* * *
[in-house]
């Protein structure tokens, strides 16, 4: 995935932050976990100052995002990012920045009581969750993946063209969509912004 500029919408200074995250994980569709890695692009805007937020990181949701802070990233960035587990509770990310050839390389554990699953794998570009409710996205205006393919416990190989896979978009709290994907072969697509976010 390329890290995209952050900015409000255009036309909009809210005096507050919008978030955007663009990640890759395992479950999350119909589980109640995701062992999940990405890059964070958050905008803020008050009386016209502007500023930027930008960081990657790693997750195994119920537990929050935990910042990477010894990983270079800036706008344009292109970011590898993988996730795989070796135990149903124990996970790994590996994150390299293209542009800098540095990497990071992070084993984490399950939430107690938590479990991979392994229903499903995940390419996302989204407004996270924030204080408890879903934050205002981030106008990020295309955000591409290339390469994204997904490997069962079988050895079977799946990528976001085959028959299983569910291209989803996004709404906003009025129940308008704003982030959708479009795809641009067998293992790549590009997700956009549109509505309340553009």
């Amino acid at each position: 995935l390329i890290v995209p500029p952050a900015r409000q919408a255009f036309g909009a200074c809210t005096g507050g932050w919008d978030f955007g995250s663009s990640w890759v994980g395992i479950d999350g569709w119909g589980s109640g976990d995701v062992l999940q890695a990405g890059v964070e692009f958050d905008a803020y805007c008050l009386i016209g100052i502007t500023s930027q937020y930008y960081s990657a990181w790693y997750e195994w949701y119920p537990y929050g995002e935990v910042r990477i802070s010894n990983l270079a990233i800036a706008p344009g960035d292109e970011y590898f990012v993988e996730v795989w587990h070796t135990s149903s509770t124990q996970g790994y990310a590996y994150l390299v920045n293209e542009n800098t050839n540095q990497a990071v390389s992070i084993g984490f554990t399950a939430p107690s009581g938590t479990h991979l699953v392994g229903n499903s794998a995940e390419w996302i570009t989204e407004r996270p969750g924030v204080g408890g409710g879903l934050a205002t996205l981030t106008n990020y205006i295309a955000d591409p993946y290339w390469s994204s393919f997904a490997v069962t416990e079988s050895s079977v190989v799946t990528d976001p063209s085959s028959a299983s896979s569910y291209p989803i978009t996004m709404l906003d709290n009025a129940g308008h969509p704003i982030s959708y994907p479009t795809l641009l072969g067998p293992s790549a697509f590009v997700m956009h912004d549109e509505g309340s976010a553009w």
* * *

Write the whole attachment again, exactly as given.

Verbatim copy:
[in-house]
């Protein structure tokens, strides 16, 4: 995935932050976990100052995002990012920045009581969750993946063209969509912004 500029919408200074995250994980569709890695692009805007937020990181949701802070990233960035587990509770990310050839390389554990699953794998570009409710996205205006393919416990190989896979978009709290994907072969697509976010 390329890290995209952050900015409000255009036309909009809210005096507050919008978030955007663009990640890759395992479950999350119909589980109640995701062992999940990405890059964070958050905008803020008050009386016209502007500023930027930008960081990657790693997750195994119920537990929050935990910042990477010894990983270079800036706008344009292109970011590898993988996730795989070796135990149903124990996970790994590996994150390299293209542009800098540095990497990071992070084993984490399950939430107690938590479990991979392994229903499903995940390419996302989204407004996270924030204080408890879903934050205002981030106008990020295309955000591409290339390469994204997904490997069962079988050895079977799946990528976001085959028959299983569910291209989803996004709404906003009025129940308008704003982030959708479009795809641009067998293992790549590009997700956009549109509505309340553009």
């Amino acid at each position: 995935l390329i890290v995209p500029p952050a900015r409000q919408a255009f036309g909009a200074c809210t005096g507050g932050w919008d978030f955007g995250s663009s990640w890759v994980g395992i479950d999350g569709w119909g589980s109640g976990d995701v062992l999940q890695a990405g890059v964070e692009f958050d905008a803020y805007c008050l009386i016209g100052i502007t500023s930027q937020y930008y960081s990657a990181w790693y997750e195994w949701y119920p537990y929050g995002e935990v910042r990477i802070s010894n990983l270079a990233i800036a706008p344009g960035d292109e970011y590898f990012v993988e996730v795989w587990h070796t135990s149903s509770t124990q996970g790994y990310a590996y994150l390299v920045n293209e542009n800098t050839n540095q990497a990071v390389s992070i084993g984490f554990t399950a939430p107690s009581g938590t479990h991979l699953v392994g229903n499903s794998a995940e390419w996302i570009t989204e407004r996270p969750g924030v204080g408890g409710g879903l934050a205002t996205l981030t106008n990020y205006i295309a955000d591409p993946y290339w390469s994204s393919f997904a490997v069962t416990e079988s050895s079977v190989v799946t990528d976001p063209s085959s028959a299983s896979s569910y291209p989803i978009t996004m709404l906003d709290n009025a129940g308008h969509p704003i982030s959708y994907p479009t795809l641009l072969g067998p293992s790549a697509f590009v997700m956009h912004d549109e509505g309340s976010a553009w």